iOS Development: First Impressions
I have recently had the opportunity to do a small iOS project professionally. Previously, I had very little experience with Objective-C, Cocoa, and iOS (I took a class on iOS when the SDK came out, and have read some books on Cocoa) so this was a big learning opportunity for me. The app is targeting iOS 4.3, so I didn’t get to use the fancy new ARC feature. Maybe this makes me the last of the old-school iOS developers?
At the beginning I felt like this:
Often, I still feel that way, but I have become a lot more comfortable.
The best thing about iOS development is (after jumping through Apple’s many hoops) you get to see you app run on the device. That is super-cool.
Objective-C the language is…strange. As a mixture of Smalltalk and C, with some other features thrown in (dot-notation properties), how could it not be? But you get used to it.
Cocoa and UIKit are HUGE. There’s a gigantic learning curve there.
The learning curve made me miss the REPL terribly. Having a REPL is one of the most attractive things about RubyMotion.
Xcode is a decent editor. I like the inline help and warnings it gives you about missing properties It really requires a big monitor. I ended up using two windows. One for coding, and one for running the app with a full-screen log.
However, Xcode crashes. A lot. And it warns you. “I’m going to crash. Do you want me to crash, or not?” Um, thanks.
Xcode 4 has git integration. But it’s not very good. And if you use git outside Xcode (for example, to change a branch) it doesn’t like all the files changing underneath it, and will crash.
Xcode uses a gigantic XML file for managing the project settings. This falls down if you falls down with changing the developer signing the app, for example. If you’ve got multiple signing profiles, it’s quite hard to tell them apart. This is not a problem for corporate developers, but consultants are switching between multiple clients all the time.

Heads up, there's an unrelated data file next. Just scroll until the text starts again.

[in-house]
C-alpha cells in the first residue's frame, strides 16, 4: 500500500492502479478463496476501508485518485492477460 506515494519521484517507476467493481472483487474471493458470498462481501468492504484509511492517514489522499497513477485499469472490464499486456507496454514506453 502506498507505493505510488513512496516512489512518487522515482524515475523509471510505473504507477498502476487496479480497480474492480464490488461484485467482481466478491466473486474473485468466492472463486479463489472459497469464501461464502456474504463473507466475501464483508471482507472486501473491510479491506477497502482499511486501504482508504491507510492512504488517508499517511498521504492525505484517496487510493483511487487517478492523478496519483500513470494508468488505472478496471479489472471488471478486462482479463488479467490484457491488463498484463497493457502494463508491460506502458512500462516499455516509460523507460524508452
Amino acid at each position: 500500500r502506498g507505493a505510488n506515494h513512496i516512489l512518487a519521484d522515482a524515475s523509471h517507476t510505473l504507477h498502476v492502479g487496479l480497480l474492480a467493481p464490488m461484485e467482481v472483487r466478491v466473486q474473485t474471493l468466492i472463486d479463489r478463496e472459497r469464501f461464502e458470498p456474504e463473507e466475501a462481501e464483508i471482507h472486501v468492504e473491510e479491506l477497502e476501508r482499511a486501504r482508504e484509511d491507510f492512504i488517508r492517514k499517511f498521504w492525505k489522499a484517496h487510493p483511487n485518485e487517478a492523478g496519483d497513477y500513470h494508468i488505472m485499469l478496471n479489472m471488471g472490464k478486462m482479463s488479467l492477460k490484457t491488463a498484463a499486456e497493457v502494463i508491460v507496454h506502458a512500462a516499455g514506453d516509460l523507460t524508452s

It’s technically possible to write iOS apps without Xcode but not very many people do so you’d really be fighting against the curve.
The last time I did GUI development was with Java Swing. With Swing, someone would use a GUI builder, and then you’d fight against its auto-generated code for the rest of the project. From that perspective, Interface Builder is awesome. It actually can make layouts and keep them separated from your code.
However complicated layouts are still hard. I quickly understood why some developers eschew Interface Builder. Take this example:
You’ve got a greeting, a person’s name (which is variable) in bold, then a date in a smaller, italicized font.
In the web, this would be pretty easy. You’d end up with something like this (plus some CSS):
<div class="greeting"> Hello <strong>Name</strong> <span>Tuesday, June 1</span> </div>
However, UIKit doesn’t have a way to have variable font styles in a UILabel. So this needs to be three UILabels (one for the greeting, one for the name, and one for the date). And since the name is variable, you can’t fix the width of it in Interface Builder. So you have to calculate where it will be, what its max X is, and add the width of a space to figure out where to put the date.
You end up with a lot of code like this:
CGFloat spaceWidth = [@" " sizeWithFont:self.nameLabel.font].width; self.nameLabel.frame = CGRectOffset(self.greetingLabel.frame, greetingLabel.size.width + spaceWidth, 0.0); CGRect nameFrame = self.nameLabel.frame; nameFrame.size = [self.nameLabel.text sizeWithFont:self.nameLabel.font]; self.nameLabel.frame = nameFrame; self.dateLabel.frame = CGRectOffset(self.nameLabel.frame, nameSize.width + spaceWidth, 0.0); CGRect dateLabelFrame = self.dateLabel.frame; dateLabelFrame.size = [self.dateLabel.text sizeWithFont:self.dateLabel.font]; self.dateLabel.frame = createdAtFrame;
This uses CGRectOffset to move the frames around. You can also use CGRectGetMaxX to build the CGRect for the frame, or you can assign to frame.center to move it around.
Dynamic vertical space is also hard, because you have to calculate how tall your content is, then adjust everything below it based on that.
It made me miss web development and the box model and CSS!
In iOS, laying out the UI is very much the programmer’s job. You can’t hand off a functional iOS app to a “front-end” developer for styling. That person has to know Cocoa and Objective-C. So it might as well be you. There’s a lot of squinting at UI elements to figure out if it matches the design. No? Edit code, recompile, launch the simulator, then navigate back to that screen. There’s no “reload the page”, unfortunately.
A Web Inspector-type tool for UIKit would be an amazing help here.
Additionally, making custom UI elements is pretty finicky. Apple’s provided elements work great and you can change their appearance somewhat, but when you deviate off the golden path, you’re own your own. Usually, I used a custom background image behind the label, then tweaked the background image and the field itself until it looked right with the background image.
That’s first impression of iOS development. These are the insights of a newb, so I will probably learn better ways around some of these problems. Or you can tell me: firstname.lastname@example.org.